The peculiar evil of silencing the expression of an opinion is, that it is robbing the human race; posterity as well as the existing generation; those who dissent from the opinion, still more than those who hold it. If the opinion is right, they are deprived of the opportunity of exchanging error for truth: if wrong, they lose, what is almost as great a benefit, the clearer perception and livelier impression of truth, produced by its collision with error.
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Posts about Gary Shteyngart
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5 years ago I illustrated a post about The Russian Debutante's Handbook with a funny-looking picture of Gary Shteyngart. Ever since then, I've had a steady trickle of Google hit referrals (why yes, I do check my referrals log rather obsessively; what makes you ask?), one or two nearly every day, looking for the text "funny looking Gary Shteyngart" or some close variation thereon. Always wondered why... He is funny looking to be sure; but --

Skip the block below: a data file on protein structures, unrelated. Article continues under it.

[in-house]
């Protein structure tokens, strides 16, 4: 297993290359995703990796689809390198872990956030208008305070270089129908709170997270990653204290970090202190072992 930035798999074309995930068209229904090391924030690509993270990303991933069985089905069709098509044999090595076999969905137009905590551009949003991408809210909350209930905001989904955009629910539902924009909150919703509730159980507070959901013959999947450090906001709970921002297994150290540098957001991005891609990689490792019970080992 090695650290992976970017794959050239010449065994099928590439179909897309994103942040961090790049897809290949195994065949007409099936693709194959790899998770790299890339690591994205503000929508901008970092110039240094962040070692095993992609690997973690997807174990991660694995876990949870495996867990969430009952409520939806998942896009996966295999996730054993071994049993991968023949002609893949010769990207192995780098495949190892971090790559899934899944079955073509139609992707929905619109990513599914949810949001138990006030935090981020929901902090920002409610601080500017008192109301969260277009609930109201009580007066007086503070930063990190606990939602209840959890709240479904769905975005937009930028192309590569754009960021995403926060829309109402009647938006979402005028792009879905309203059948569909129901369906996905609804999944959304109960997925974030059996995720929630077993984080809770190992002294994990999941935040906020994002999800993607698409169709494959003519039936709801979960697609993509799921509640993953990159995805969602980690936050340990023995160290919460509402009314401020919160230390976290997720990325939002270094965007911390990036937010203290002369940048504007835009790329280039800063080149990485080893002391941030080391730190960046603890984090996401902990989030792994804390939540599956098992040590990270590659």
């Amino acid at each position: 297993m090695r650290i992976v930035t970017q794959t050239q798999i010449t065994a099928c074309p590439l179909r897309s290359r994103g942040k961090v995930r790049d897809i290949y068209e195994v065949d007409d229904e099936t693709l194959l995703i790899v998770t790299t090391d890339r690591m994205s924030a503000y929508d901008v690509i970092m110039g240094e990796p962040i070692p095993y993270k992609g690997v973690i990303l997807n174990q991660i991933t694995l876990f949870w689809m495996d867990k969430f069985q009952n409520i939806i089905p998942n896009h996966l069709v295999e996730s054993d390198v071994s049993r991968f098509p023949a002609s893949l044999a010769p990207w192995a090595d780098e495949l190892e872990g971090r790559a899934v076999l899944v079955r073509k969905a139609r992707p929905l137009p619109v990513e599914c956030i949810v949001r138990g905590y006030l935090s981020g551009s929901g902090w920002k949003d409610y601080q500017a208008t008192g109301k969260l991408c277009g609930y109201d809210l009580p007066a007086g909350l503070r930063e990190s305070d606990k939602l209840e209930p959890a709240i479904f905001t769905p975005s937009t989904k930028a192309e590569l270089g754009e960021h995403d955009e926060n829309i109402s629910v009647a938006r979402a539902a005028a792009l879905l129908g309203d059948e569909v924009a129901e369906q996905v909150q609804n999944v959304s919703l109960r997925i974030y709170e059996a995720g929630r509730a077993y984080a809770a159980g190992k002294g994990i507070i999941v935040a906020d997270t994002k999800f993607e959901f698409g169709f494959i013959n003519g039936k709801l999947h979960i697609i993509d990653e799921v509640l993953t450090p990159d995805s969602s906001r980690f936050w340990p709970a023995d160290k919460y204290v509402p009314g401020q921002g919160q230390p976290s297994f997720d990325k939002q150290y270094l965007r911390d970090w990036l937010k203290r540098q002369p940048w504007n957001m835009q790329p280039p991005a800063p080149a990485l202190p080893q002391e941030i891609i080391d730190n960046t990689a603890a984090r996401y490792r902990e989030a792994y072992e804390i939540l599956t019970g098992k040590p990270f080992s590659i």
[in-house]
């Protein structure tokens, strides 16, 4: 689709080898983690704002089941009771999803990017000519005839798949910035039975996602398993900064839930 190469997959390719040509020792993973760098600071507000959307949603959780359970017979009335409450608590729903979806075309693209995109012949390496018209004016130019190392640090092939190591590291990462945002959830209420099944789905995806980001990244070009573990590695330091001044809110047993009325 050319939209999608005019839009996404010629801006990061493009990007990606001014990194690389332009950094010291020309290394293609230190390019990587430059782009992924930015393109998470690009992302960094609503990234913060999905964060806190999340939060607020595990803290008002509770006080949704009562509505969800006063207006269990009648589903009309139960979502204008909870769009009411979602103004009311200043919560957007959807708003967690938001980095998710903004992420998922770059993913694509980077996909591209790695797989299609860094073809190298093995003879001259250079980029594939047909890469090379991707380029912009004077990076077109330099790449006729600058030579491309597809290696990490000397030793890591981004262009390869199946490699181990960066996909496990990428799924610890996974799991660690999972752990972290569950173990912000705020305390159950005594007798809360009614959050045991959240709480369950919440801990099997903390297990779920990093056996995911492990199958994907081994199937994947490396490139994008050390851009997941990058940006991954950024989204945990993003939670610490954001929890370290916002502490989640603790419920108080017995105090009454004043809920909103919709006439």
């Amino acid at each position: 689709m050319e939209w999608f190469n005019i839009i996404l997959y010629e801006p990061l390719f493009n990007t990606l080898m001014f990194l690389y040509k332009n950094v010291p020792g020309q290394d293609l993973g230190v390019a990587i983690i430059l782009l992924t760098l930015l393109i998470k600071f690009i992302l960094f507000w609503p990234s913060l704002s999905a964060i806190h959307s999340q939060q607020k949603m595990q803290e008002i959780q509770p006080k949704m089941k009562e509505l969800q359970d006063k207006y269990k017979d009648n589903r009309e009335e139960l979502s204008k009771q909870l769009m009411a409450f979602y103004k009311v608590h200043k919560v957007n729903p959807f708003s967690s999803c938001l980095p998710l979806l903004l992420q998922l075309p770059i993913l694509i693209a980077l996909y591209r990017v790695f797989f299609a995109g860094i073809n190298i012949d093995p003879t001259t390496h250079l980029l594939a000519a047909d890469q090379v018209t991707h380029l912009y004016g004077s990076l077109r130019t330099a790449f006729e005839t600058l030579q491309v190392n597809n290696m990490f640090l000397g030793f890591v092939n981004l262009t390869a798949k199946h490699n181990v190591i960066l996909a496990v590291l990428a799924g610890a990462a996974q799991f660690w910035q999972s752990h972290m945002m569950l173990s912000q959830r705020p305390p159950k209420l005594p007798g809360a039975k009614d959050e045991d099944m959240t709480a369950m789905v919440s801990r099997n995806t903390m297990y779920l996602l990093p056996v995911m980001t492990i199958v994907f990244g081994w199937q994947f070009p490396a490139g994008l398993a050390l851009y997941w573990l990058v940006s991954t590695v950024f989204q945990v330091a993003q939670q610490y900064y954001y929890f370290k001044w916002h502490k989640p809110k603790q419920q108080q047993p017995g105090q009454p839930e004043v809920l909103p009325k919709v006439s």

My curiousity got the better of me today and after a little research I found that Shteyngart wrote a short note about his love-hate relationship with America for Granta 84, under the title "Funny-looking." So, one mystery solved and an entertaining read as well. Take a look -- the full text of the article is readable in Amazon's "Look Inside" feature. I scanned around the web to see if it was reprinted anywhere; the only place I found it was on a white supremacist site where (I guess -- did not really spend very long over there) it was reproduced to demonstrate the degeneracy and sickness of The Jew.